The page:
What is attachment?
Attachment is a child's bond with an adult, usually their parent, that enables the child to feel safe, secure and relaxed. From the security of this attachment the child feels confident to explore the world knowing that they can trust their parent to meet their needs and rescue them from danger.
Attachment Theory - a brief history
It is a theory that was put forward by John Bowlby after many years of work with children with emotional and behavioural difficulties. He had noticed that many of his patients had been separated from their mothers when very young and wondered whether this was significant. Support for his ideas came from studies on children in hospital who, at the time, were separated from their mothers. A film documenting the distress this caused to young children was released in 1948 by James and Joyce Robinson. The film entitled 'A two year old goes to hospital' ultimately led to changes in hospital practice. Work by Harlow in 1958 with monkeys removed from their mothers also revealed the long term impact that separation had on the monkey's ability to regulate their emotions and how well they got on with their peers. Earlier work by Konrad Lorentz in the 1930's had also shown a critical period when newly hatched goslings will form attachments with their parent, or anything resembling a parent including humans, in a process he described as imprinting. Bowlby brought these ideas together to form a theory: that humans also have a critical period in their infancy when they need to form attachments; and that when there are difficulties in forming a secure attachment there can be significant consequences for the child.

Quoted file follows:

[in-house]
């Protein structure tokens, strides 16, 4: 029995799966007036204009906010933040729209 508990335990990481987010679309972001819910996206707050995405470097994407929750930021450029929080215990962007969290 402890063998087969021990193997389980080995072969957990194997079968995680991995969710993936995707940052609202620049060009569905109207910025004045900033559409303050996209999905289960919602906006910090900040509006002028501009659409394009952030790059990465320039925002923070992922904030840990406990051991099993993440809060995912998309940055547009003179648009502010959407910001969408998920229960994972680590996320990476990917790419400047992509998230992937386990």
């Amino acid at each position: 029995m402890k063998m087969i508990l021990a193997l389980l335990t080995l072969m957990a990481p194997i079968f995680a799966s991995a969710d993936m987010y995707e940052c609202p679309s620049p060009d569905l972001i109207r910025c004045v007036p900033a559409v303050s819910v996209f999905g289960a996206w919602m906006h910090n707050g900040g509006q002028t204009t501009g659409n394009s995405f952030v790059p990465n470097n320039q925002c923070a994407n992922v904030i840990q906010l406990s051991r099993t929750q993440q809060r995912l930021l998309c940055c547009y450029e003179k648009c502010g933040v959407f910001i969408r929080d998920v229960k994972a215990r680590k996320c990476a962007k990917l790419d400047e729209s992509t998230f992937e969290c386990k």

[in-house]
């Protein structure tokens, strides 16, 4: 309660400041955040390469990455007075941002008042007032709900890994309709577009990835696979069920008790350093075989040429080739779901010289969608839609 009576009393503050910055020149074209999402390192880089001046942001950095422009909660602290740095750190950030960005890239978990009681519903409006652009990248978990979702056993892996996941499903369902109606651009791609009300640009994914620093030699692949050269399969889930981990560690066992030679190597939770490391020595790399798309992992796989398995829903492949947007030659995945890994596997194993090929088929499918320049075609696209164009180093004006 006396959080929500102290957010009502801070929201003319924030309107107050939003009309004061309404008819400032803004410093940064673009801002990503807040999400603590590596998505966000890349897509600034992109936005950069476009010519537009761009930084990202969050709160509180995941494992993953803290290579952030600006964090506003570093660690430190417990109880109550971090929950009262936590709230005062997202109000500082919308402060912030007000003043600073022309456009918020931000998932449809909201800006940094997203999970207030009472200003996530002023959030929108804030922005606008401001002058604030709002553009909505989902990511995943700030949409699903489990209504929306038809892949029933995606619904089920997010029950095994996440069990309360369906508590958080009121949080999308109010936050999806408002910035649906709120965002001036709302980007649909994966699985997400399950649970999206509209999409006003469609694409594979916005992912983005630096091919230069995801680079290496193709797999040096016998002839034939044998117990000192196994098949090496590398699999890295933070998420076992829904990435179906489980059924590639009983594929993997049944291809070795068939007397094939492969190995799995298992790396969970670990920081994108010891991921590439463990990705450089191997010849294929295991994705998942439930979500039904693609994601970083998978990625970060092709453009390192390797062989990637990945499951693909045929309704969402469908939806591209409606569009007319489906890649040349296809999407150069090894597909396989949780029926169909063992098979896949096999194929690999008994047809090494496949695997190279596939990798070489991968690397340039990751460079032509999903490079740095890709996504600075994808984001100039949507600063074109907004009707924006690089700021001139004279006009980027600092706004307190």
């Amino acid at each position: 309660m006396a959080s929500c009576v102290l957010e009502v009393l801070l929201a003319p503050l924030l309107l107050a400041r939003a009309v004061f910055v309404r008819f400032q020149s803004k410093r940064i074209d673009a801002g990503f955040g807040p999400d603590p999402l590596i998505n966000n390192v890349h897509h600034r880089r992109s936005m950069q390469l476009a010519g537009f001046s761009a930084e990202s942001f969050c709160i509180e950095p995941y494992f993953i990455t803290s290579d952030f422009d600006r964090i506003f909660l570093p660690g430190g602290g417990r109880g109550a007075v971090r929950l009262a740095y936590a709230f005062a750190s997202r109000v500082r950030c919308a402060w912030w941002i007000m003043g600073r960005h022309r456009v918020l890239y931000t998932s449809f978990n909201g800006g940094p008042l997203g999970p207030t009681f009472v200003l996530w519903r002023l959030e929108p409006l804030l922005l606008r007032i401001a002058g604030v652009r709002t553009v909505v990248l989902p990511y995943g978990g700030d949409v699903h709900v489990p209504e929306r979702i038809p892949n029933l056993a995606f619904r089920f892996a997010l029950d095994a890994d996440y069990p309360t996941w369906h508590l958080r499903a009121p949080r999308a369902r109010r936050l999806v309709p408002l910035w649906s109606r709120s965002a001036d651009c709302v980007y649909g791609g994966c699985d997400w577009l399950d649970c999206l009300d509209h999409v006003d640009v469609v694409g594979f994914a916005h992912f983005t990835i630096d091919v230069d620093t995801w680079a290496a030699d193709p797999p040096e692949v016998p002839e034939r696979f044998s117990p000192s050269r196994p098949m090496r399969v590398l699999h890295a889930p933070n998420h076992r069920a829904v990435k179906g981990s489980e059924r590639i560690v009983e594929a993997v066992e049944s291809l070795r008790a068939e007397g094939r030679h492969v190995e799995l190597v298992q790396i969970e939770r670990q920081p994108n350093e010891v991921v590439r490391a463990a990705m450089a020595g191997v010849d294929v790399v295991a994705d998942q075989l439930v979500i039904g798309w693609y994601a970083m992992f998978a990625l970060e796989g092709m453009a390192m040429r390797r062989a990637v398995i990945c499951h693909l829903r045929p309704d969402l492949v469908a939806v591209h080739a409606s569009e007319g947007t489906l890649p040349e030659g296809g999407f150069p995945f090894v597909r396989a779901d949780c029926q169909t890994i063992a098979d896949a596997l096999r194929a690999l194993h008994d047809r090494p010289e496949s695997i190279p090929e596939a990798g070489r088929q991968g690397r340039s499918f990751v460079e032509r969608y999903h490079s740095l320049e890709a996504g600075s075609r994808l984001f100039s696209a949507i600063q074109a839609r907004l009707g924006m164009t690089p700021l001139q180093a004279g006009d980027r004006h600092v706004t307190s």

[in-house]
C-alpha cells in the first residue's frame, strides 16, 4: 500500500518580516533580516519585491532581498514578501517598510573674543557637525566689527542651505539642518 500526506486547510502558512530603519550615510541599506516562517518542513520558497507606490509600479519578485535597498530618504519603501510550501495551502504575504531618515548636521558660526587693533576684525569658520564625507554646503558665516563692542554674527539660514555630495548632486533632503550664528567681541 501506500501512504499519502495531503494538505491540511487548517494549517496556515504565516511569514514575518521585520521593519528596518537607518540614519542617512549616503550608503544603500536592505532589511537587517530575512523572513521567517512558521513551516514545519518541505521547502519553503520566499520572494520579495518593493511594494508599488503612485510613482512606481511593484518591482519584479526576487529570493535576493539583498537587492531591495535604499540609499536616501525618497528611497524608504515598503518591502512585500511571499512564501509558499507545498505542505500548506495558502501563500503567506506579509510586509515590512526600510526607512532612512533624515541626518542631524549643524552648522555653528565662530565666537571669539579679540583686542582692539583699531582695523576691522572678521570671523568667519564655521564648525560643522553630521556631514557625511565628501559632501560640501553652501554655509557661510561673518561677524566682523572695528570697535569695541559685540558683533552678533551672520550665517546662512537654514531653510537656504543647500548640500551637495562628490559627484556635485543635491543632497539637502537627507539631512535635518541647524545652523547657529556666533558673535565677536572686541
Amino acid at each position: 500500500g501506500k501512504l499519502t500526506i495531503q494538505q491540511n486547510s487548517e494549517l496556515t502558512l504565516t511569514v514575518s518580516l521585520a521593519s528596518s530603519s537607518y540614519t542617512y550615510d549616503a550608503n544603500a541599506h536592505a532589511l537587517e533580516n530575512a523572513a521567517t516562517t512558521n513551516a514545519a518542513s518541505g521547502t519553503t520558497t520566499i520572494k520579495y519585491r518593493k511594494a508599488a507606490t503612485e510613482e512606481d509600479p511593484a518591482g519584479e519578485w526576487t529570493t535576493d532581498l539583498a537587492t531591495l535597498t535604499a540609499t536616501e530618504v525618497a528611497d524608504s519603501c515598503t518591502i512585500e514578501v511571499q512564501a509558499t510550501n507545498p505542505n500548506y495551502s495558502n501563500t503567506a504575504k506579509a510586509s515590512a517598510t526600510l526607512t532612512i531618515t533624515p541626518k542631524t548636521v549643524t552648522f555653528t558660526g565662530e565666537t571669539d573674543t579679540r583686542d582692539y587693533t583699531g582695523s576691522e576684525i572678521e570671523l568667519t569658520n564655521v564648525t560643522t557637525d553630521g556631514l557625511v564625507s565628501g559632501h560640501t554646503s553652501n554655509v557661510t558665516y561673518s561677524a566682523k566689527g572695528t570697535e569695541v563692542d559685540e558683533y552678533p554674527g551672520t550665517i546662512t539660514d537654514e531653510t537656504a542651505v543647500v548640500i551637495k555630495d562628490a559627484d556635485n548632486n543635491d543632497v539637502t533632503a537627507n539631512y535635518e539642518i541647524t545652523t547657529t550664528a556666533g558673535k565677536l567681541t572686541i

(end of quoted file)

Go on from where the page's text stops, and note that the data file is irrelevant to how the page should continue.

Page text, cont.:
Criticisms of Attachment Theory
It is worth mentioning that research is not united in support of attachment theory. It has its supporters but also many critics. This article does not explore these but I have summarised a few relevant points:
Early insecure attachment does not always mean that the child will remain insecurely attached. There are other phases in childhood and early adolescence which are also significant times for forming secure attachments.
The theory can appear to blame parents as having failed in some way when they have children with behavioural difficulties. Many factors contribute to childhood behavioural conditions and parenting capacity is only one of many possible risks.
The theory does not adequately explain differences in outcomes for insecurely attached individuals raised in similar conditions such as siblings. Thus the importance of attachment over other factors may be over stated by the theory.